American Holly

American Holly
American Holly

Tuesday, December 24, 2013

Early Christmas Gifts from Okefenokee Swamp

In both the days when Indians lived in and around the swamp and when they were replaced by white settlers, the swamp gave them almost everything they needed, including food, building materials, and even fibers.

Today it's gifts are more for our spirit, and Okefenokee was especially generous Christmas Eve Day. Cindy and I left the East Entrance boat launch at 7:00 A.M. and started down the day use trail in time to watch the sun come up through the left-over clouds from yesterday's storm.  But soon the sun had brushed away the gray clouds, leaving only pink and white ones for us to enjoy.


Sun coming up 


View in the day-use trail

The early light turned the ordinary into magic and everywhere there were things that needed to be remembered and shared with photos.




I was particularly enthralled with the mastery this leaf had in rolling itself up into a golden horn. I listened closely but it must be waiting to play its music Christmas day.


I love the plant called golden trumpet, or never wet. I has the most beautiful blue-green and glowing leaves. Water will not stick to it so you never see water drops on it.

Orontium aquaticum


Just the best clouds left

Birds were very active our entire trip.  I started taking pictures of red-tailed hawks about the time the sun came up.  Catbirds and American goldfinch were often within sight and hearing, but too far for pictures.  Also two flocks of cedar waxwings stayed out of camera range. Lots of great egrets and first year little blue herons were too far and two brightly lit to make good pictures. A flock of ibis obligingly flew over while I had my camera on and ready to take their picture.  And we got really close to other species later.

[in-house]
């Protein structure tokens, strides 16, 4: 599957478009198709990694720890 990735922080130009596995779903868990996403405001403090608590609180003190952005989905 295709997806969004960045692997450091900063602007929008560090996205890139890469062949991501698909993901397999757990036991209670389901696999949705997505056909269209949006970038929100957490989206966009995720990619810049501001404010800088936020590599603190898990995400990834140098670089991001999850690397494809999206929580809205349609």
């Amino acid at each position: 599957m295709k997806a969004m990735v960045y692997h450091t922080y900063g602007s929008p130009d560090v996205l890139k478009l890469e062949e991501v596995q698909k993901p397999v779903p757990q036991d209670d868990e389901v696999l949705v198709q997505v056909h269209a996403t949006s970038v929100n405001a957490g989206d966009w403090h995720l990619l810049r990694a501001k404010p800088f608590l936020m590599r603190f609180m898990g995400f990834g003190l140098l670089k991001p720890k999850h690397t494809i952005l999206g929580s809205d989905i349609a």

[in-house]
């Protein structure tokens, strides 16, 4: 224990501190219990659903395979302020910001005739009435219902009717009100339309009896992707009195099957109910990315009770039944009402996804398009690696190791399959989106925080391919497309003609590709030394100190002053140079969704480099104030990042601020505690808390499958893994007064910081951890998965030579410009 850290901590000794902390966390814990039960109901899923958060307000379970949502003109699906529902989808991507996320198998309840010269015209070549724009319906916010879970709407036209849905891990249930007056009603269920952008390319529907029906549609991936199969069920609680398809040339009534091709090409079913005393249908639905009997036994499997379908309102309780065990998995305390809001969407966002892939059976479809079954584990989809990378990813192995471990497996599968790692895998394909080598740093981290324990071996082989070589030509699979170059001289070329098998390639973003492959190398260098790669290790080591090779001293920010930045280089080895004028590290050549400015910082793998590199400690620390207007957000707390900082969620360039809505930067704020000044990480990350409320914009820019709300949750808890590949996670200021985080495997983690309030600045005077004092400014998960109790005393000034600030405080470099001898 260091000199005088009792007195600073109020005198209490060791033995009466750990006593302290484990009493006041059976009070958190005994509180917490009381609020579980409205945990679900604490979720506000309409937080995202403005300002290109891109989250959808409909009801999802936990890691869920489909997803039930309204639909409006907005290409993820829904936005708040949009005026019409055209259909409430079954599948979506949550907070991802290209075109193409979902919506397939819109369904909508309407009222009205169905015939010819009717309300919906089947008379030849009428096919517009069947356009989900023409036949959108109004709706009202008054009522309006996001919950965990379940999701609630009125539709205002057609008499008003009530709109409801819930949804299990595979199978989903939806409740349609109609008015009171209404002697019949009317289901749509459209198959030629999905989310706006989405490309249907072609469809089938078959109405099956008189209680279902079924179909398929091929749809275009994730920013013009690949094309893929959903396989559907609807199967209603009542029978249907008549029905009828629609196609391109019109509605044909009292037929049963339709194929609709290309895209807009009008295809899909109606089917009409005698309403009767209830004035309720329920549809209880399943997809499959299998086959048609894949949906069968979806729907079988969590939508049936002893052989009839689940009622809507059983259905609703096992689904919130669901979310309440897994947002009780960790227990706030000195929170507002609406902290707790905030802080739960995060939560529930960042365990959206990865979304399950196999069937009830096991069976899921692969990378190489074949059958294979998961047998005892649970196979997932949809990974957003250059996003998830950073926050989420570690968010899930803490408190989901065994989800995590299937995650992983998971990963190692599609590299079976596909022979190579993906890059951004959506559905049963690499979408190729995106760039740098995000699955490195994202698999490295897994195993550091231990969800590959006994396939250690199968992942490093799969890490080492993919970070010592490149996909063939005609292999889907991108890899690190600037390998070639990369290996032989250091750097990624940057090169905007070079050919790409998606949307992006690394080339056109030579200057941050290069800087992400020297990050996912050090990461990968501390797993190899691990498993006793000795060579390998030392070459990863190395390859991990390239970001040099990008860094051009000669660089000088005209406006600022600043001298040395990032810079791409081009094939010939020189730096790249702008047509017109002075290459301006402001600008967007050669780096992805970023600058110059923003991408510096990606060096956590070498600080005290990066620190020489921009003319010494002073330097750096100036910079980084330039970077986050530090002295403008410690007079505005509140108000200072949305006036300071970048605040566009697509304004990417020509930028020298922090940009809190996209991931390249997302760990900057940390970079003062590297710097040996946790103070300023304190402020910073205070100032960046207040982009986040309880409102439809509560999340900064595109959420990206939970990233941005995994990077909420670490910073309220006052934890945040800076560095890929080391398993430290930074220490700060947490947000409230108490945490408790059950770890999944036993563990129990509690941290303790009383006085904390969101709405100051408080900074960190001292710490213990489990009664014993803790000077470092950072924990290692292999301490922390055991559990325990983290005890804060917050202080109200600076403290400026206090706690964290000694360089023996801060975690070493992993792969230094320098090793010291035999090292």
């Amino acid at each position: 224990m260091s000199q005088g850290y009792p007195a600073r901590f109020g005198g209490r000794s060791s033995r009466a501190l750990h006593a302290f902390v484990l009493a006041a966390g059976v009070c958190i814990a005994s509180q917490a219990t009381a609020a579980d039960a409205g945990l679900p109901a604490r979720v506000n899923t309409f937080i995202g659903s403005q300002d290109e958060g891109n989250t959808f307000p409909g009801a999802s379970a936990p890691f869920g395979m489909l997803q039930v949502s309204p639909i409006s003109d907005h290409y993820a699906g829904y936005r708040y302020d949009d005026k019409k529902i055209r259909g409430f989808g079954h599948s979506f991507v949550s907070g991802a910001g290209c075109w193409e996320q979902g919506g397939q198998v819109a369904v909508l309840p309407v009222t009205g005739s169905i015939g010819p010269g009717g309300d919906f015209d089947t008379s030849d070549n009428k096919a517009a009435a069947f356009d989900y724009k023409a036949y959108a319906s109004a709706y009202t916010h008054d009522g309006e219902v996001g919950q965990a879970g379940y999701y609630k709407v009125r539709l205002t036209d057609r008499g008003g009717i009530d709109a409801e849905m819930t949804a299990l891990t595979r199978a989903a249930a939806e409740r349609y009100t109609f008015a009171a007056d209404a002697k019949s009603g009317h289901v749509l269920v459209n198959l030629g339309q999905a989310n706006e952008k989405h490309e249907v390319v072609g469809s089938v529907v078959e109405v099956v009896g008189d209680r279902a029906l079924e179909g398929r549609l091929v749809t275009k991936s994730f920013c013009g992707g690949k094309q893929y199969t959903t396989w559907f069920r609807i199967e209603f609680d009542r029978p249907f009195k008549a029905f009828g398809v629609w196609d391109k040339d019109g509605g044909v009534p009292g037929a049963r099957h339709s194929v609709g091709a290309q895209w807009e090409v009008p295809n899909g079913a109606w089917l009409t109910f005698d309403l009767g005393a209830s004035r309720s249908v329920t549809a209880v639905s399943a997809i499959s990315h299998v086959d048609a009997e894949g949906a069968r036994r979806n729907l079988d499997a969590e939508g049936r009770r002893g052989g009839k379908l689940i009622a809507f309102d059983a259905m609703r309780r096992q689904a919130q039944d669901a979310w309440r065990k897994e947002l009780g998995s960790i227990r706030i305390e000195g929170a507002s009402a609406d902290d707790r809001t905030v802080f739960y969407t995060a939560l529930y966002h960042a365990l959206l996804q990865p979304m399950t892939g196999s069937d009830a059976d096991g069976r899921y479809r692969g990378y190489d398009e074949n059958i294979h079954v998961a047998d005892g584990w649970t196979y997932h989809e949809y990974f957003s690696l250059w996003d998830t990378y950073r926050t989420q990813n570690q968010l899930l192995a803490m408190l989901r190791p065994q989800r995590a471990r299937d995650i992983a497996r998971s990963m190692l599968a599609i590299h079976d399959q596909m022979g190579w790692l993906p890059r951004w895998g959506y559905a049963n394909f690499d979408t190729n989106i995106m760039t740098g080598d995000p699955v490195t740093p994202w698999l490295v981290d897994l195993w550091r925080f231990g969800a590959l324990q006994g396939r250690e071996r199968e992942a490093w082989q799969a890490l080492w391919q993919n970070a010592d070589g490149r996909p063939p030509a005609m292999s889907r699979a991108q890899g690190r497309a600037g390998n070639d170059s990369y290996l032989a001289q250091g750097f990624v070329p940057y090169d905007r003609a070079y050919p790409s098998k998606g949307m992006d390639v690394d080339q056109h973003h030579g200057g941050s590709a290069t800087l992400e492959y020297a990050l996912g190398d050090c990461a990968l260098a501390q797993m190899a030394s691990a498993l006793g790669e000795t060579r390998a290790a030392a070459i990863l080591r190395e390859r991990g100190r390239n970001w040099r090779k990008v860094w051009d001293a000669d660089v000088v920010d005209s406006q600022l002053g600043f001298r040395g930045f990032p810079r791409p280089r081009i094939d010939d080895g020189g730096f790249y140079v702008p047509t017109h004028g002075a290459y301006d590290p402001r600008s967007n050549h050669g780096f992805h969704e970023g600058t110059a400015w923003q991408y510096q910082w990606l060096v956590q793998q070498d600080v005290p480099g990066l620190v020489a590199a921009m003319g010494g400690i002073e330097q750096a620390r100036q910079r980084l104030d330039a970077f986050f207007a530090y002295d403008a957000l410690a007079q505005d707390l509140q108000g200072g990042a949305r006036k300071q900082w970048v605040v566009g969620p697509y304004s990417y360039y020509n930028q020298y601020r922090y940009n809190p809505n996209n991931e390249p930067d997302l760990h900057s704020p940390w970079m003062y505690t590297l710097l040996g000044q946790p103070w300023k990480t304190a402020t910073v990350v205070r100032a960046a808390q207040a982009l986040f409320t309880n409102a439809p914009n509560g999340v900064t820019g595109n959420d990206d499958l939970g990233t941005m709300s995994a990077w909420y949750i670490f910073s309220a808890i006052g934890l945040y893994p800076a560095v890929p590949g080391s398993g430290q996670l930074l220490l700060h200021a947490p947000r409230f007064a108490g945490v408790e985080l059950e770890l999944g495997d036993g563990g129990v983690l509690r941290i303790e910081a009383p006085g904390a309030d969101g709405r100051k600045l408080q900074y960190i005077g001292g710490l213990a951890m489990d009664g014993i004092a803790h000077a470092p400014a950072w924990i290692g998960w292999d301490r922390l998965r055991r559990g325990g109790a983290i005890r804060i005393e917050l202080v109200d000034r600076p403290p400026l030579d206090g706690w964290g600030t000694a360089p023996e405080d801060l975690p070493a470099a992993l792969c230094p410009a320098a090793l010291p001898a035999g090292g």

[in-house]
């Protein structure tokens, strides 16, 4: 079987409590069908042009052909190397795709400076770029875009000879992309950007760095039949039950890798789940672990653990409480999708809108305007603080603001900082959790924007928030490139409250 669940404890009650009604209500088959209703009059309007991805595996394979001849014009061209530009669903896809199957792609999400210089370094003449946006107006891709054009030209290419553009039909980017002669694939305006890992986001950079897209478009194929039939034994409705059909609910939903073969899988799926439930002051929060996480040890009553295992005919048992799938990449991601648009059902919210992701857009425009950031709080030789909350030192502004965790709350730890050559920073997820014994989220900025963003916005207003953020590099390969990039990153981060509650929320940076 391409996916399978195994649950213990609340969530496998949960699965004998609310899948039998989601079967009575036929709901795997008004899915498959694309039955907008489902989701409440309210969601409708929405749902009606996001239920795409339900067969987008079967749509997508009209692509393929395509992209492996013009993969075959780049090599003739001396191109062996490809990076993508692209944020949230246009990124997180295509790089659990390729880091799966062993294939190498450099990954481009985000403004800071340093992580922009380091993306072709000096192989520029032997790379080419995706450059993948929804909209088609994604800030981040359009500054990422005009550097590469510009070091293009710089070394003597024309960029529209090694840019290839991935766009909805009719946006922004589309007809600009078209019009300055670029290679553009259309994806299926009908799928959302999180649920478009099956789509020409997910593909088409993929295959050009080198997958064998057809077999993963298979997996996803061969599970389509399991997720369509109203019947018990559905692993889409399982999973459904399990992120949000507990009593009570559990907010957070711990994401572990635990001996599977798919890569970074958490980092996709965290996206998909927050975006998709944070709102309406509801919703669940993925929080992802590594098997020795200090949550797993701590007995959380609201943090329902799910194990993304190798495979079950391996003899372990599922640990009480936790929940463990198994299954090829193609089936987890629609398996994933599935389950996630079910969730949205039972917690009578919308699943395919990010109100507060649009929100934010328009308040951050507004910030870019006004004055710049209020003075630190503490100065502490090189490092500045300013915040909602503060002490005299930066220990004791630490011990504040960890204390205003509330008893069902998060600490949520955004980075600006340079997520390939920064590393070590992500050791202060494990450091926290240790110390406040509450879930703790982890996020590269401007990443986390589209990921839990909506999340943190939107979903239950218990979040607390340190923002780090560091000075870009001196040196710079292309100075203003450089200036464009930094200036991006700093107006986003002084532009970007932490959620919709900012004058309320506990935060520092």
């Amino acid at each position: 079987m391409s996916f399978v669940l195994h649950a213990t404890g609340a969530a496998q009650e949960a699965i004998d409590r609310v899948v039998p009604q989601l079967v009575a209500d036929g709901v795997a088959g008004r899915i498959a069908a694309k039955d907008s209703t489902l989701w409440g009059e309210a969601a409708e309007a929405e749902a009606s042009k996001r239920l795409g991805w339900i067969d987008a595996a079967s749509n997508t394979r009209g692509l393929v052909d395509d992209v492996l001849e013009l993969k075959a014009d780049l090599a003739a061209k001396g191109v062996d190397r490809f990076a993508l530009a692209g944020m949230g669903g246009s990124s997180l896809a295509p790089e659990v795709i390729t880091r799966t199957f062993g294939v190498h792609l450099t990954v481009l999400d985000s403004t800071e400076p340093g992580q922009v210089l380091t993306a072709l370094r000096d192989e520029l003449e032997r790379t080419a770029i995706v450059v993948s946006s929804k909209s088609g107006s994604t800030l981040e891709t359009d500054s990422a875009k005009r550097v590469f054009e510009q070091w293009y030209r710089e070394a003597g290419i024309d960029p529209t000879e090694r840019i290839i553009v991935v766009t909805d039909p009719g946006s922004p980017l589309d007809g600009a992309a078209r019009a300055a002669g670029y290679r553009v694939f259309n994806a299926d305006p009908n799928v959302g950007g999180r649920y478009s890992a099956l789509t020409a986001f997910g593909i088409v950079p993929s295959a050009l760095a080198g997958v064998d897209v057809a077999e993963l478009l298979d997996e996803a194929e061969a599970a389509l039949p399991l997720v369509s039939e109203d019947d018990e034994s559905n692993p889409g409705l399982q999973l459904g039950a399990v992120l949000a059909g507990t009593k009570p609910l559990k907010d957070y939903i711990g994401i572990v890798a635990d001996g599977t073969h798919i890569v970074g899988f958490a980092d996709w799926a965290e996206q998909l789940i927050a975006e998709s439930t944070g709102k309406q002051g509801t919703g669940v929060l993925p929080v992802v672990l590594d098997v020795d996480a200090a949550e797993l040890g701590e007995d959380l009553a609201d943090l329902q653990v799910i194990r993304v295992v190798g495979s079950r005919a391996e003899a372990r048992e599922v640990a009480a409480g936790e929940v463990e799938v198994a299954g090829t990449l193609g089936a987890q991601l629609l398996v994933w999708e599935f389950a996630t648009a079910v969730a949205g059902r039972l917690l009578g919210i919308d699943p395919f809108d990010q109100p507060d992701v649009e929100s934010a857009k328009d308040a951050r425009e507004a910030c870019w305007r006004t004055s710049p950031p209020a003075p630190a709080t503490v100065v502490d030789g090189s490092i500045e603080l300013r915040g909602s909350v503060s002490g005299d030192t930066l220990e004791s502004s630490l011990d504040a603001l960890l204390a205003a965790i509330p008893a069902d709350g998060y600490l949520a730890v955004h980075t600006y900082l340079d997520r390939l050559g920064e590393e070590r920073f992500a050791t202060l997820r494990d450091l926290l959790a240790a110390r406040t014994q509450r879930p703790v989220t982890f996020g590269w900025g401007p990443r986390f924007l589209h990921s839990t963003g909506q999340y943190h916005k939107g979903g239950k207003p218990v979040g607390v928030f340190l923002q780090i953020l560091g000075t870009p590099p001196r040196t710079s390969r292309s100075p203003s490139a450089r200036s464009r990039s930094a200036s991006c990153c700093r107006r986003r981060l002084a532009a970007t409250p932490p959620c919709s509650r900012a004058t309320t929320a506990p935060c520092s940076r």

Part of a flock of white ibis

The best of several photos of red-shouldered hawks

Cindy dressed for our cold (fifties) weather


This combination of colors and textures was another gift

A pair of sandhill cranes let us get close to them. Cindy was in the best place, closer still. 


Another crane landed just in front of Cindy, too close for her to take out her camera
Cindy found this barred owl and then guided me to it. It patiently sat around 
for both of us to take lots of pictures during two visits. 

The patient barred owl

Christmas vignette

I must have spent ten minutes enjoying bubbles made by our paddles and trying to photograph them.  For most of them, the camera wanted to focus on the reflections of trees instead of the bubble.  This one popped just after I got this shot.



Only a few minutes after we started, it was already time to go home. I was afraid to push my shoulders, or I would have been willing to stay out all day.  As it was, I got home a little after noon.

The end - for now

Merry Christmas.  Hope you have a wonderful time with friends and family.